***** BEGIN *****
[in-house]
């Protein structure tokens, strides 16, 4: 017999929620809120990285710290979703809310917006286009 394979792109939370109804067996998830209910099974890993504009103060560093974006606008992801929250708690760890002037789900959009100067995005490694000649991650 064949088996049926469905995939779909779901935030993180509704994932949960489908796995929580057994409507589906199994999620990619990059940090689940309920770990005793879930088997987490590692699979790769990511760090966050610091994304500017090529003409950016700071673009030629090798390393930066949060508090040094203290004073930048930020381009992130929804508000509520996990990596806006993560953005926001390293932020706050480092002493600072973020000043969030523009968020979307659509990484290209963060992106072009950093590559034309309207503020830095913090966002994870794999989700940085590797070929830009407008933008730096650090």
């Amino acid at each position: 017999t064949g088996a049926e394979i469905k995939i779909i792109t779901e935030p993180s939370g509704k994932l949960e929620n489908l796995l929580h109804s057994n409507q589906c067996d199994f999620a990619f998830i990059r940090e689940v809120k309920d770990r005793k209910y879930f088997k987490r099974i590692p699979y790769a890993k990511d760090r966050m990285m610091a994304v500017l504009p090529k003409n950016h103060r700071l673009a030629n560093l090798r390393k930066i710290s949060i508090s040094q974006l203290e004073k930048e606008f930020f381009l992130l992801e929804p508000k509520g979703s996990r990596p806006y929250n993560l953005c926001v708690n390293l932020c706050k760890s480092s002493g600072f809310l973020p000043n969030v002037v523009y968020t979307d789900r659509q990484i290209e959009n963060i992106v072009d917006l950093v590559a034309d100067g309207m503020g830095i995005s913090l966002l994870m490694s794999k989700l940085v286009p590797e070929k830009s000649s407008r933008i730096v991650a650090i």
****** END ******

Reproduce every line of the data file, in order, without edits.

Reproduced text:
[in-house]
């Protein structure tokens, strides 16, 4: 017999929620809120990285710290979703809310917006286009 394979792109939370109804067996998830209910099974890993504009103060560093974006606008992801929250708690760890002037789900959009100067995005490694000649991650 064949088996049926469905995939779909779901935030993180509704994932949960489908796995929580057994409507589906199994999620990619990059940090689940309920770990005793879930088997987490590692699979790769990511760090966050610091994304500017090529003409950016700071673009030629090798390393930066949060508090040094203290004073930048930020381009992130929804508000509520996990990596806006993560953005926001390293932020706050480092002493600072973020000043969030523009968020979307659509990484290209963060992106072009950093590559034309309207503020830095913090966002994870794999989700940085590797070929830009407008933008730096650090």
């Amino acid at each position: 017999t064949g088996a049926e394979i469905k995939i779909i792109t779901e935030p993180s939370g509704k994932l949960e929620n489908l796995l929580h109804s057994n409507q589906c067996d199994f999620a990619f998830i990059r940090e689940v809120k309920d770990r005793k209910y879930f088997k987490r099974i590692p699979y790769a890993k990511d760090r966050m990285m610091a994304v500017l504009p090529k003409n950016h103060r700071l673009a030629n560093l090798r390393k930066i710290s949060i508090s040094q974006l203290e004073k930048e606008f930020f381009l992130l992801e929804p508000k509520g979703s996990r990596p806006y929250n993560l953005c926001v708690n390293l932020c706050k760890s480092s002493g600072f809310l973020p000043n969030v002037v523009y968020t979307d789900r659509q990484i290209e959009n963060i992106v072009d917006l950093v590559a034309d100067g309207m503020g830095i995005s913090l966002l994870m490694s794999k989700l940085v286009p590797e070929k830009s000649s407008r933008i730096v991650a650090i």